Planted Red Cedars, such as this one at Mapleton, are rarely straight-boled due primarily to insect attack. Photo by Stephanie Reif.

Borer attack of young trees rarely causes tree death, but it does result in deformed trunks that are of no commercial value. Interestingly, Red Cedar gives off a chemical attractant that the female moths are able to home in on from many kilometres away. It is also believed that a combination of the destruction and disruption of the natural ecosystem, coupled with the extra light that seedlings are exposed to when grown in disturbed forest, revegetation areas or forestry plots, results in the moth being able to single out young cedar.

The beautiful flowers of Red Cedar. Photo by Paul Donatiu.

In an intact forest, the majority of young Red Cedar are able to escape the moth until such time that they are too large for moth attack to make an impact on trunk growth. At this much later stage of cedar growth, the moth’s larvae voraciously attack inflorescences, soft developing fruits, unexpanded leaves and growing branch shoots. So, due to a quirk of nature, only a fraction of these ‘new’ Red Cedars will mature into the straight-boled giants of the past. Do you have one on your property?


References & Further Reading

Bygrave FL & Bygrave P (2005) Growing Australian red cedar: and other Meliaceae species in plantation. Rural Industries Research and Development Corporation & Joint Venture Agroforestry Program.

Griffiths M (2001) The biology and ecology of Hypsipyla shoot borers. In Hypsipyla Shoot Borers in Meliaceae. ACIAR Proceedings No. 97, eds. R.B. Floyd and C. Hauxwell, pp. 74–80. ACIAR.


Article by Tony Mlynarik
Conservation Partnerships Officer
Brisbane City Council

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26 responses on “Red Cedar Trees

  1. I have a property in the hinterland of the Central Coast NSW. Red cedars grow like weeds there. With the current grave bushfire situation, I have been looking with a fresh eye at the trees on our property near the house. If the house survives the fire season we will take some out and replace with one or two fire retardant trees. As we have a lot of red cedars on the property I was wondering if these were fire retardant like the white cedar. I can’t find any info on it. Can anyone enlighten me?

  2. I would love to see a photo of your cedars. I am researching the tree for a possible book and there are few places which still have them. Most specimens I’ve seen have been planted and they grow into grotesque shapes due to the ravages of the tip moth.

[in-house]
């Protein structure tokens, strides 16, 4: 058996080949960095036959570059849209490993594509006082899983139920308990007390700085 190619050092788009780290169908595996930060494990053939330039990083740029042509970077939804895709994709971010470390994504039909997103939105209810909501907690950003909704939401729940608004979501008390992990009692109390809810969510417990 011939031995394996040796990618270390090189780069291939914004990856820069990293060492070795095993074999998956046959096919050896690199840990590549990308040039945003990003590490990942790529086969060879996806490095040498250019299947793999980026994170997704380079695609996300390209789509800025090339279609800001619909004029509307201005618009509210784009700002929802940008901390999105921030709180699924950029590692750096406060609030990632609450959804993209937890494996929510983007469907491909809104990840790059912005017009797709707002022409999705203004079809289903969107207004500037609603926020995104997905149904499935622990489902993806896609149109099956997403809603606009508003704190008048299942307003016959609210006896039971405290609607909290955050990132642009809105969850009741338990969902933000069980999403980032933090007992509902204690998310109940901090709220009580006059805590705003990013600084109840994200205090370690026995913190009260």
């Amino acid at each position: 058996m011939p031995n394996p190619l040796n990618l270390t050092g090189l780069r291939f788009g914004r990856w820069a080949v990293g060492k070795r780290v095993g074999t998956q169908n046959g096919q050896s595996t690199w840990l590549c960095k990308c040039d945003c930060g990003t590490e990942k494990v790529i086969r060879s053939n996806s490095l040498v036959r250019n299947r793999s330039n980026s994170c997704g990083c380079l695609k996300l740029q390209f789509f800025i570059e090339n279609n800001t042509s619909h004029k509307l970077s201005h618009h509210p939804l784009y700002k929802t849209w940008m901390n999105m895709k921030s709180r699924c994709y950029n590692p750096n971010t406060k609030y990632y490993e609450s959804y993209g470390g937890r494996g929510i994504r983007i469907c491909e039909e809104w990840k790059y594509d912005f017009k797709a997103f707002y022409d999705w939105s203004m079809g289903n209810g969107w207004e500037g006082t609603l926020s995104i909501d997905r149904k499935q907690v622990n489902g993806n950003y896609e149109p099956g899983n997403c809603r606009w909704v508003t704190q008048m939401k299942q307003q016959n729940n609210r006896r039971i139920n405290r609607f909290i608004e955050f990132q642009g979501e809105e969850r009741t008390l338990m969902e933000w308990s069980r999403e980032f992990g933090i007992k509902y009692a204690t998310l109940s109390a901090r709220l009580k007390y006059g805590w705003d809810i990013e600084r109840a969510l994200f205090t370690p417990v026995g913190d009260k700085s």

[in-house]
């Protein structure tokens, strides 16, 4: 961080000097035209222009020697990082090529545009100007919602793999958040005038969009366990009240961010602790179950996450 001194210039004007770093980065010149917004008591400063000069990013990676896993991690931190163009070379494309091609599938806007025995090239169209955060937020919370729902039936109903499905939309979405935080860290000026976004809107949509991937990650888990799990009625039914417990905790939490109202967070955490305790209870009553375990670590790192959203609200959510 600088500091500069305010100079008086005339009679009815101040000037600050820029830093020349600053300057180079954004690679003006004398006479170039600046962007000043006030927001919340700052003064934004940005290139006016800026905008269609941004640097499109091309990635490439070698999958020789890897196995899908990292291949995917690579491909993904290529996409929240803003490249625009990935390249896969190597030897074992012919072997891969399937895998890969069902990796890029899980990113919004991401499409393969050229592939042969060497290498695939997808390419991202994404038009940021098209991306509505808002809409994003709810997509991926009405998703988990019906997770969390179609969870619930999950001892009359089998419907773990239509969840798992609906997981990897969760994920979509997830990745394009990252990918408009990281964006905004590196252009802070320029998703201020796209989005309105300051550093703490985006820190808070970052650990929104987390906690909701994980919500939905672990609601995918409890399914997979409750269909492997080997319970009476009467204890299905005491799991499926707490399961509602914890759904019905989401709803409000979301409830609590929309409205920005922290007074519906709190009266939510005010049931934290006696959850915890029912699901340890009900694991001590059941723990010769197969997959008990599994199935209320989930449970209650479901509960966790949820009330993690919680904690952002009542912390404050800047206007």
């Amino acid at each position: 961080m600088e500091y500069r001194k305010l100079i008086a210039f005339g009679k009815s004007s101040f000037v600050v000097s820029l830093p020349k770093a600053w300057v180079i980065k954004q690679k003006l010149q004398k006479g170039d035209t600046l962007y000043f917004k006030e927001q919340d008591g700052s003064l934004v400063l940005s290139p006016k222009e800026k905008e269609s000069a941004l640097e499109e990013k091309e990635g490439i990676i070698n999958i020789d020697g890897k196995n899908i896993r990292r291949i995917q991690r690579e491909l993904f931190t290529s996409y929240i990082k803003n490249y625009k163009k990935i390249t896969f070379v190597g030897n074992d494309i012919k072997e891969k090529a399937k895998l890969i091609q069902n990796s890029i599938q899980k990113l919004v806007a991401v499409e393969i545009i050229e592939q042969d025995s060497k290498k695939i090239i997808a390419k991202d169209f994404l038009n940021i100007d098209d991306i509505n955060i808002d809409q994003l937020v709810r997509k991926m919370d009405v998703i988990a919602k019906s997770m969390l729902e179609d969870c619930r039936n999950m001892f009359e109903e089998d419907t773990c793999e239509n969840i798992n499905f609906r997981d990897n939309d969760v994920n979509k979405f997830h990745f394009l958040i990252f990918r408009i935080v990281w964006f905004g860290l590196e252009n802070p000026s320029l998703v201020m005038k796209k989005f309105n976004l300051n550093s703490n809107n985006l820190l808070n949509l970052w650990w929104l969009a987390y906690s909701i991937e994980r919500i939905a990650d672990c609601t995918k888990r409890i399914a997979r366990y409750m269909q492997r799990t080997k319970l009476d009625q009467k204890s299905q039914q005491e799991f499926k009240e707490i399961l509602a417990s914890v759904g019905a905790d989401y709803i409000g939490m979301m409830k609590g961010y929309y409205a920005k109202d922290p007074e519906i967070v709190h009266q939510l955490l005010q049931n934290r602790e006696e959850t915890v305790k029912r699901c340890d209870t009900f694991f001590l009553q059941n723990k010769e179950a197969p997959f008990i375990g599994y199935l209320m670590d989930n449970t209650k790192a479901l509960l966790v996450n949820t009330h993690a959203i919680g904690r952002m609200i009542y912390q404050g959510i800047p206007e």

1. Hi Francis.
      I came across a stand of Toona in the national park in the Illawarra .happy to go back and send u a photo if you would find it useful

    2. Hello Francis
      I planted a Australian Red Cedar ( Toona ciliata – mahogany family from Castle Hill Forest Nursery ) a sub tropical tree of NSW & Qld in our back yard when we first moved to Hobart Tasmania in 2002. Wasn’t sure how it would grow here in a colder climate but it has thrived , as the the cedar tip moth is not present here , unlike in NSW & Qld , it just keeps getting taller !
      est 15 – 20 metres ? Straight central trunk . NO Tip moth attack that I can see.
      I had been growing these in Kincumber NSW before moving to Tasmania but they would get to a certain height & the tip moth would attack them affecting their height & central trunk.

      1. Gday, I know its a long time since you posted about the Toona ciliata, but would you recommend where to get seeds or seedlings

    3. We have self sown ones on our small property (15 ha) at Mount View NSW. The property also has an old logging road we found under the lantana. This tells me somewhere in the area are seed-bearing trees. I also have three I planted from the Forestry nursery. They have grown three metres in two years, but dont produce seeds yet.

  3. Have two over 12 m and several offspring which I nurture. I am trying to cram in as many as I can an still have space for a garden 🙂 my other fav is the black bean I have one at 5 m and many in pots waiting for spots. I live in the cc of nsw around 2/3 acre. Lots of Lilly Pilly as well. Thanks for the info.